So far, I feel like my programming ability is fine. I am not having trouble with these projects and I really like working on them. So I'm hoping for the best. If my boss is eventually convinced that I am not a moron, that will be proof that old dogs can learn new tricks, if they are scared enough.
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#29 depricated  Icon User is offline

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Re: Am I good at programming?

Posted 07 May 2014 - 04:50 AM

So reading through all this and one thing stands out at me:

You know MVC.

So what's the problem? I assume you mean a formal MVC framework and not just the design pattern - and that you're used to working in such. I've found that understanding MVC is a good benchmark, and here's why.

It requires you to really understand OOP and design patterns. Suddenly Singletons, Factories, Proxies, etc, are all integral to what you're doing. Understanding how to program is much more important than knowing a specific language. I've met people who could recite plenty of facts, pages of java and c++ idiosyncracies, yet who still name their variables x y j i and their functions things like Value(), write functionality for a control into the page that contains it, and generally leave more code smell than mac's socks. Those people get completely lost in MVC. If you can handle MVC, you at least understand the basics of programming.

It doesn't mean you're great - honestly without seeing your code there's no one way we could really give a fair, objective assessment. But that's at least indicative of what you can do.

As for the company side of things: it sounds like you feel, at least, that your boss is gunning for you. Having been in exactly that position, I can relate. I can't promise a light at the end of the tunnel though - what I experienced was standard corporate BS. It sounds like that's what you're running into also. The application I wrote for my former employer was an incident management system. It ran beautifully, and my boss loved it and was proud of what he and I had designed. But his boss was relocated and a new Director hired from outside and put in his place. The quality and value of the work you do is irrelevant, a boss like that can and will nitpick at every minor detail, and justify it using their ignorance. For example:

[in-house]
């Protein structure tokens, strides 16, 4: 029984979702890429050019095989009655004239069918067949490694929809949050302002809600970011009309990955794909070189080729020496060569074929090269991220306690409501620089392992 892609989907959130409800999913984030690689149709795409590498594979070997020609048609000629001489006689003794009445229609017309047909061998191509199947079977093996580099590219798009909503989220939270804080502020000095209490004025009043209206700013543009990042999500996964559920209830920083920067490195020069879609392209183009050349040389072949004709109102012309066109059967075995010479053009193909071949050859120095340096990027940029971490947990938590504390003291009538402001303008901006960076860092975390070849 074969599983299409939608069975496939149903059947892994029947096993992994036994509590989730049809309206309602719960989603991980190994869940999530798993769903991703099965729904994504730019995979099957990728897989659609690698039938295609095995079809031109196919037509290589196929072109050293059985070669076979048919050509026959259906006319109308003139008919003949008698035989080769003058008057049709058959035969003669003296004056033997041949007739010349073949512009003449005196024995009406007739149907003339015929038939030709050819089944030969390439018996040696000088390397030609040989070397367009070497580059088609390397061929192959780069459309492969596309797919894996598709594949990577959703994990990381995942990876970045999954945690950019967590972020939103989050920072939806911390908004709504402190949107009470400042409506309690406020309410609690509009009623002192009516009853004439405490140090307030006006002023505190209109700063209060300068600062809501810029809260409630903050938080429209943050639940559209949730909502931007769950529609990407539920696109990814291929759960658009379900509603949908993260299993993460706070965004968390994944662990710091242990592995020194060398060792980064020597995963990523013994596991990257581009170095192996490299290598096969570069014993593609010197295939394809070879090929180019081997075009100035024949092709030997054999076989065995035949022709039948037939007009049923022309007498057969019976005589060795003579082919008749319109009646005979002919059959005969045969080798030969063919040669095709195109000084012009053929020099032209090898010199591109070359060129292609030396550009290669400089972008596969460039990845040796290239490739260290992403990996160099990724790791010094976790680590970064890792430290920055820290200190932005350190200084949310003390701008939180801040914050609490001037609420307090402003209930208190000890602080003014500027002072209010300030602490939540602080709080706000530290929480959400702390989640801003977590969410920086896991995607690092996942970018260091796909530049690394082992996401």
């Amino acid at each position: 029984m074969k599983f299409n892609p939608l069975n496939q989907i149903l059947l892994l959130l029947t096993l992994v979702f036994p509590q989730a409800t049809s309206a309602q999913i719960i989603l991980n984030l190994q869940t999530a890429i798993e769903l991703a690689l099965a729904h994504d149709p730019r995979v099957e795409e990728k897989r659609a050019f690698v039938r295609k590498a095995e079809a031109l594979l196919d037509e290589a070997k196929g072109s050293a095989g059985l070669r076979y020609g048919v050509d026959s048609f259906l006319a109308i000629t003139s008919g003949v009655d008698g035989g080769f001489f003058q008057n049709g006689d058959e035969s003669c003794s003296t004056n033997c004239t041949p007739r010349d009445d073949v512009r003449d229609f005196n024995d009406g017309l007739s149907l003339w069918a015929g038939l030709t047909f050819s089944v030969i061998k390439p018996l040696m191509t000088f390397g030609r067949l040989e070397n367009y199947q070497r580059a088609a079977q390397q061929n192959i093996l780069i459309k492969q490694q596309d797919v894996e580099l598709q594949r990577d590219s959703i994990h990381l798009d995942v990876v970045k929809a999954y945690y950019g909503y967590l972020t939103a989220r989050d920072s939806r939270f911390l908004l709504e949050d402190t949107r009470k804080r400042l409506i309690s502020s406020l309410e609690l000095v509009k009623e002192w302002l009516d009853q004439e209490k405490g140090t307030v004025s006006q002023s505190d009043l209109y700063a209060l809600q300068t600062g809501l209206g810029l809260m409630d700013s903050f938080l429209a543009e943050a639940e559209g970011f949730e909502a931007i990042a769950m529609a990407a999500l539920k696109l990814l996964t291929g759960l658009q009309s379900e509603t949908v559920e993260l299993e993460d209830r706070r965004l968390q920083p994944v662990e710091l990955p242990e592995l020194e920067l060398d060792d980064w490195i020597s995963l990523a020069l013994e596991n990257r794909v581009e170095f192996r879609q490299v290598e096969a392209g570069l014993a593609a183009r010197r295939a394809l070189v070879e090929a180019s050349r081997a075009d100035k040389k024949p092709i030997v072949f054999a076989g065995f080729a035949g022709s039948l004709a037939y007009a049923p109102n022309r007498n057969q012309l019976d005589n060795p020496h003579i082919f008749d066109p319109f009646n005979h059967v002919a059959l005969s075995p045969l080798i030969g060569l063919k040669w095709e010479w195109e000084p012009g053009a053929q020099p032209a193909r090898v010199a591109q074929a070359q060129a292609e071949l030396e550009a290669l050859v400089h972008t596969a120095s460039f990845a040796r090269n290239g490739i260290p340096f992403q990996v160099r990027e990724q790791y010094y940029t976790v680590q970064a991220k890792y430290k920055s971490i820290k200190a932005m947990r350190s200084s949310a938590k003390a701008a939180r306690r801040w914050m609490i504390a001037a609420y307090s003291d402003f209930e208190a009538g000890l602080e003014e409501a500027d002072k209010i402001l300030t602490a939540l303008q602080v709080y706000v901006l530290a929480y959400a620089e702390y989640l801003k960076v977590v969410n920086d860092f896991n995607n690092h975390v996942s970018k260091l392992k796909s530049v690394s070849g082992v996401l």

One thing the application did was hook into Outlook and send email notifications. Depending on the situation and target, we used templates of various complexity. There was an SMS template, for instance, that would text "Sev 1 - Bridge 1 Password 12345" because the more complex SMS template we were using "was really irritating. When I get a notification I want to know what severity and who to get in touch with for more, I don't want to have to open the message and read everything." So I sit with him and work out exactly what he wants sent. Then a week later when that gets used, "there wasn't enough information in your notification! Your team is incompetent!" Or with an email notification "Multiple Java VMs have restarted, causing some users to receive an error message when attempting to log in. Subsequent logins should succeed. Teams are investigating." The response I got to that one? "How the hell am I supposed to know what a VM is!"

But because he was too lazy and stupid to grasp the basics of his job(reading email is hard, and I hope everyone here knows what a VM is), it was my team's fault. We eventually all got fired, with an ok severance package though. I don't really have any advice except to look around for something new. 60 is in no way too old to start over. There are plenty of companies out there that would see 20 years experience as a great asset and bring you in, and if you're well versed in something that's falling by the wayside like C++ you might be just what they're looking for to keep their legacy application alive.
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#30 modi123_1  Icon User is offline

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Re: Am I good at programming?

Posted 07 May 2014 - 06:42 AM

Let's not forget the last post was 'February 2012', and the last time the OP logged in was 'July 2012'.